He said his conviction and imprisonment ‘destroyed my life for 14 years – that’s not going to be replaced’, and said those responsible for the scandal ‘need to be punished, seriously punished’. 

Wendy Buffrey, 61, of Cheltenham, ran a Post Office branch in the Gloucestershire village of Up Hatherley.

She admitted two counts of fraud and was handed a community sentence with 150 hours of unpaid work at Gloucester Crown Court in October 2010.

She also had to pay the £26,250 shortfall and £1,500 towards the cost of her prosecution.

Speaking after she was cleared on Friday, Ms Buffrey said: ‘I’m very good, ecstatic is the word.

‘I’m now no longer a criminal, I’m a victim of the Post Office.’ 

Ms Buffrey said it had taken ‘far too long’ to get justice, adding: ‘If they had investigated this properly in the first instance I would still be running a Post Office, because I enjoyed my job – I really loved it.’ 

She said she has developed fibromyalgia as a result of the stress and sleepless nights she has suffered over the years, which means she in constant pain.

She added: ‘Compensation is a big thing, I will very happily accept compensation, but this was what mattered to me, getting my name cleared.’

In a statement after the ruling, Post Office chairman Tim Parker issued a grovelling apology for ‘the impact on the lives of these postmasters and their families that was caused by historical failures’. 

But lawyers representing the former postmasters claimed the Post Office ‘still appears to care little about the people whose lives it has destroyed’ and called on Prime Minister Boris Johnson to announce a ‘judge-led public inquiry’, with the power to summons witnesses, into the prosecutions of postmasters. 

The Communication Workers Union called for criminal investigations into senior Post Office figures who ‘oversaw the criminalisation of hundreds of postmasters’ and called for former CEO Paula Vennells, who is said to have known that Horizon could cause money to appear to be missing, to be stripped of her CBE.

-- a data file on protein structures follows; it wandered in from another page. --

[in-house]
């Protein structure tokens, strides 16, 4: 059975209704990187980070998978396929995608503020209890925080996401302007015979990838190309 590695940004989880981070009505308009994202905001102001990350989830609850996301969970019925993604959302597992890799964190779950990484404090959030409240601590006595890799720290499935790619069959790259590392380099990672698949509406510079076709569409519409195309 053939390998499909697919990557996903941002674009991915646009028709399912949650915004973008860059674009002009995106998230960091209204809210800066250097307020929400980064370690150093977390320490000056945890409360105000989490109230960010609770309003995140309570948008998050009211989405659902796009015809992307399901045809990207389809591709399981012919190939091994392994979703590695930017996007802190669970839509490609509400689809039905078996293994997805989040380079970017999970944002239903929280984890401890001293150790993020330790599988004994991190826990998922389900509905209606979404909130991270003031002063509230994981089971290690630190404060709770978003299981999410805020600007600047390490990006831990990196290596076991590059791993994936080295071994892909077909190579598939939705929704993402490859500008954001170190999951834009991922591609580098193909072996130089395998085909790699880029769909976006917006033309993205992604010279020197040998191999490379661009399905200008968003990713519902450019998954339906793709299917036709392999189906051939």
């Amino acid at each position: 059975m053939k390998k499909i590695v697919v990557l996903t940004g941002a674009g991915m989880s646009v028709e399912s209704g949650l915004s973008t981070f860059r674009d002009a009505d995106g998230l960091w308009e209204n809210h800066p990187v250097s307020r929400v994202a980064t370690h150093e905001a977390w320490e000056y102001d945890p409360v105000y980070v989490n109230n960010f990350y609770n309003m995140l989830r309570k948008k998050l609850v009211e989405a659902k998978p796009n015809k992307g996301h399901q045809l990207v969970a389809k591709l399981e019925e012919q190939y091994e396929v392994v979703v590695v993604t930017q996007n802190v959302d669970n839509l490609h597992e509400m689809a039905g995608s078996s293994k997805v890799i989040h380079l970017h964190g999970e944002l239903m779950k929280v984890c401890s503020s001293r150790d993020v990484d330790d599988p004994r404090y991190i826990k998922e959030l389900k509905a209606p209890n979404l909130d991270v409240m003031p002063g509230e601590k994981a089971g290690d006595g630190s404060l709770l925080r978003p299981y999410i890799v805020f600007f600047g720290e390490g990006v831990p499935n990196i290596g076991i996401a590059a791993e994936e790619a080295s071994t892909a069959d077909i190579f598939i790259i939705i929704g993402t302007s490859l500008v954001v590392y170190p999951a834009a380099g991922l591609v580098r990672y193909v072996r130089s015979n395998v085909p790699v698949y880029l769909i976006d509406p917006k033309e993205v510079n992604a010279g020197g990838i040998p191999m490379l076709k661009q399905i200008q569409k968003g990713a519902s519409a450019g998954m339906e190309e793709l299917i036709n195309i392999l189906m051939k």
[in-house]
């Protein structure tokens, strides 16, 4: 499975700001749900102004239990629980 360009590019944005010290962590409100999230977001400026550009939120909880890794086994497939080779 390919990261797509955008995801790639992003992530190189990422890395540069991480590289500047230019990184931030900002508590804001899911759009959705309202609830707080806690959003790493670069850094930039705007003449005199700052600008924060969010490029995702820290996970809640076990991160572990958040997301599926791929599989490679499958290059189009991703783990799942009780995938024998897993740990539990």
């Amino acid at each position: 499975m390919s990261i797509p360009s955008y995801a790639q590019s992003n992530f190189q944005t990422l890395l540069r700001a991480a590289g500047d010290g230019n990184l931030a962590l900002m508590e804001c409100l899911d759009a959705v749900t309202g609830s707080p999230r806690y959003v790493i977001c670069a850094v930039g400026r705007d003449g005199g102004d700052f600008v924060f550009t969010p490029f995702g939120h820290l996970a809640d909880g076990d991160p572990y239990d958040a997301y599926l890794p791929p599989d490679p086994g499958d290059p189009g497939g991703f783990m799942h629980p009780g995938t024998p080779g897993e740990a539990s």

Ed Miliband, Labour’s shadow business secretary, called for ‘a proper inquiry with teeth to get the bottom of how this scandal can have happened and who was responsible – to deliver the justice those impacted need and deserve’. 

The Criminal Cases Review Commission (CCRC), which investigates potential miscarriages of justice, also encouraged any former employees to consider challenging their convictions following the ruling.

Mr Johnson said the wrongful convictions of the 39 former Post Office staff were clear evidence of an ‘appalling justice’ and called for lessons to be learnt to ensure ‘this never happens again’.    

Speaking on a visit to a farm in Stoney Middleton, Derbyshire, the Prime Minister told reporters said: ‘I know the distress many subpostmasters and their families have felt for a very long time now through the Horizon scandal and I’m pleased that we’ve got the right judgment.

‘Our thoughts are very much with the victims and we’ll have to make sure that people get properly looked after because it’s clear that an appalling justice has been done. Everybody in my profession knows somebody in the Post Office world who has suffered from this and it’s very sad what has happened.

‘I think the Horizon thing has been really terrible for many families and I’m really glad the judgment has come, in I think, the right way. 

‘I hope that that will now be some relief for those families and for those people who, I think, have been unfairly penalised and suffered in an appalling miscarriage and we’ve got to make sure we look after them.’ 

Business Secretary Kwasi Kwarteng said the Post Office ‘must continue to reform’ after the Court of Appeal’s ruling.

He tweeted: ‘The court’s decision to overturn 39 postmasters’ convictions is welcome and marks another milestone for those affected by the Horizon IT scandal.

‘The tragic impact this has had on postmasters and their families cannot be overstated. The Post Office must continue to reform.’